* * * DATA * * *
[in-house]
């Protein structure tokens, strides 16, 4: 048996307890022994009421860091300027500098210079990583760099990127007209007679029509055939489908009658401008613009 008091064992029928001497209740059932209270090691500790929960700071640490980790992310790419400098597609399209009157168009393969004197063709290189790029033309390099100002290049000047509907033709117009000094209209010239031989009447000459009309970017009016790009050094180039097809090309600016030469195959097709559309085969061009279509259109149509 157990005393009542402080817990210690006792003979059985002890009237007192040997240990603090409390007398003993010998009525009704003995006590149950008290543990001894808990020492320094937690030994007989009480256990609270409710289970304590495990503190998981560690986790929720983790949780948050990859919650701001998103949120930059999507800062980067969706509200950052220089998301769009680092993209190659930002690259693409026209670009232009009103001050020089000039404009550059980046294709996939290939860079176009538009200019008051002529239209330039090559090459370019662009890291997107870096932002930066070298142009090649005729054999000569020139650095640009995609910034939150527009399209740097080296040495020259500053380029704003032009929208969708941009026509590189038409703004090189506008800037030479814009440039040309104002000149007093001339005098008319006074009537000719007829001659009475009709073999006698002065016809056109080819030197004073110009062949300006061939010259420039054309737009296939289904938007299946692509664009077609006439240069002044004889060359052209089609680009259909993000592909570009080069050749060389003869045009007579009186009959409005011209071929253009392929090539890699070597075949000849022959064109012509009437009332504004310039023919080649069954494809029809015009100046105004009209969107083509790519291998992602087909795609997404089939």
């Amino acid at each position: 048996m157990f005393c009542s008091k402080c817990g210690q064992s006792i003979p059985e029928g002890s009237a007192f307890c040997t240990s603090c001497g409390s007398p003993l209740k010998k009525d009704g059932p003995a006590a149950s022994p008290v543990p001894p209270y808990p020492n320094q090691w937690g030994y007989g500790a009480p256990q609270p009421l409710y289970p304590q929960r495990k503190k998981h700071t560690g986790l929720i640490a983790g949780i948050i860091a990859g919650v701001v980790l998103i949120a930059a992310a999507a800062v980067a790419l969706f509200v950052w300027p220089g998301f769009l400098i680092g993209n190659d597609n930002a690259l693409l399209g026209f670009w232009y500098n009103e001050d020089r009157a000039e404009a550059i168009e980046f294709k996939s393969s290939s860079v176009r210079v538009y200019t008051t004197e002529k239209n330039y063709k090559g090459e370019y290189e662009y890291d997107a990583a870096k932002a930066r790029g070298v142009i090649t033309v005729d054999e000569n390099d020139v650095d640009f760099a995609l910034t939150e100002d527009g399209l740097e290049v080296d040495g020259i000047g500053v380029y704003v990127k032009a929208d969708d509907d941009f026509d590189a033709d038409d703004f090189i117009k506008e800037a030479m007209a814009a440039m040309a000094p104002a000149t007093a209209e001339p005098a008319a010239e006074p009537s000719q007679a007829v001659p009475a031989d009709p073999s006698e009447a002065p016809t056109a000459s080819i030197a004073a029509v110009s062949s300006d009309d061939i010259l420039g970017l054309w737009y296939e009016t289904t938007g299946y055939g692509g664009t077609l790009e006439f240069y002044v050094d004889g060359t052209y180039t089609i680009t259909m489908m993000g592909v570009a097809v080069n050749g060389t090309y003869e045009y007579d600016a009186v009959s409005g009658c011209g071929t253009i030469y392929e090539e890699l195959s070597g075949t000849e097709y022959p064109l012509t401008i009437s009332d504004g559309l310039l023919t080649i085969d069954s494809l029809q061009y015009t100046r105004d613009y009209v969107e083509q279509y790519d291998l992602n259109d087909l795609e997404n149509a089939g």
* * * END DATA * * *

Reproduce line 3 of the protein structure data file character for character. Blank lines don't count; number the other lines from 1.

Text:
């Amino acid at each position: 048996m157990f005393c009542s008091k402080c817990g210690q064992s006792i003979p059985e029928g002890s009237a007192f307890c040997t240990s603090c001497g409390s007398p003993l209740k010998k009525d009704g059932p003995a006590a149950s022994p008290v543990p001894p209270y808990p020492n320094q090691w937690g030994y007989g500790a009480p256990q609270p009421l409710y289970p304590q929960r495990k503190k998981h700071t560690g986790l929720i640490a983790g949780i948050i860091a990859g919650v701001v980790l998103i949120a930059a992310a999507a800062v980067a790419l969706f509200v950052w300027p220089g998301f769009l400098i680092g993209n190659d597609n930002a690259l693409l399209g026209f670009w232009y500098n009103e001050d020089r009157a000039e404009a550059i168009e980046f294709k996939s393969s290939s860079v176009r210079v538009y200019t008051t004197e002529k239209n330039y063709k090559g090459e370019y290189e662009y890291d997107a990583a870096k932002a930066r790029g070298v142009i090649t033309v005729d054999e000569n390099d020139v650095d640009f760099a995609l910034t939150e100002d527009g399209l740097e290049v080296d040495g020259i000047g500053v380029y704003v990127k032009a929208d969708d509907d941009f026509d590189a033709d038409d703004f090189i117009k506008e800037a030479m007209a814009a440039m040309a000094p104002a000149t007093a209209e001339p005098a008319a010239e006074p009537s000719q007679a007829v001659p009475a031989d009709p073999s006698e009447a002065p016809t056109a000459s080819i030197a004073a029509v110009s062949s300006d009309d061939i010259l420039g970017l054309w737009y296939e009016t289904t938007g299946y055939g692509g664009t077609l790009e006439f240069y002044v050094d004889g060359t052209y180039t089609i680009t259909m489908m993000g592909v570009a097809v080069n050749g060389t090309y003869e045009y007579d600016a009186v009959s409005g009658c011209g071929t253009i030469y392929e090539e890699l195959s070597g075949t000849e097709y022959p064109l012509t401008i009437s009332d504004g559309l310039l023919t080649i085969d069954s494809l029809q061009y015009t100046r105004d613009y009209v969107e083509q279509y790519d291998l992602n259109d087909l795609e997404n149509a089939g």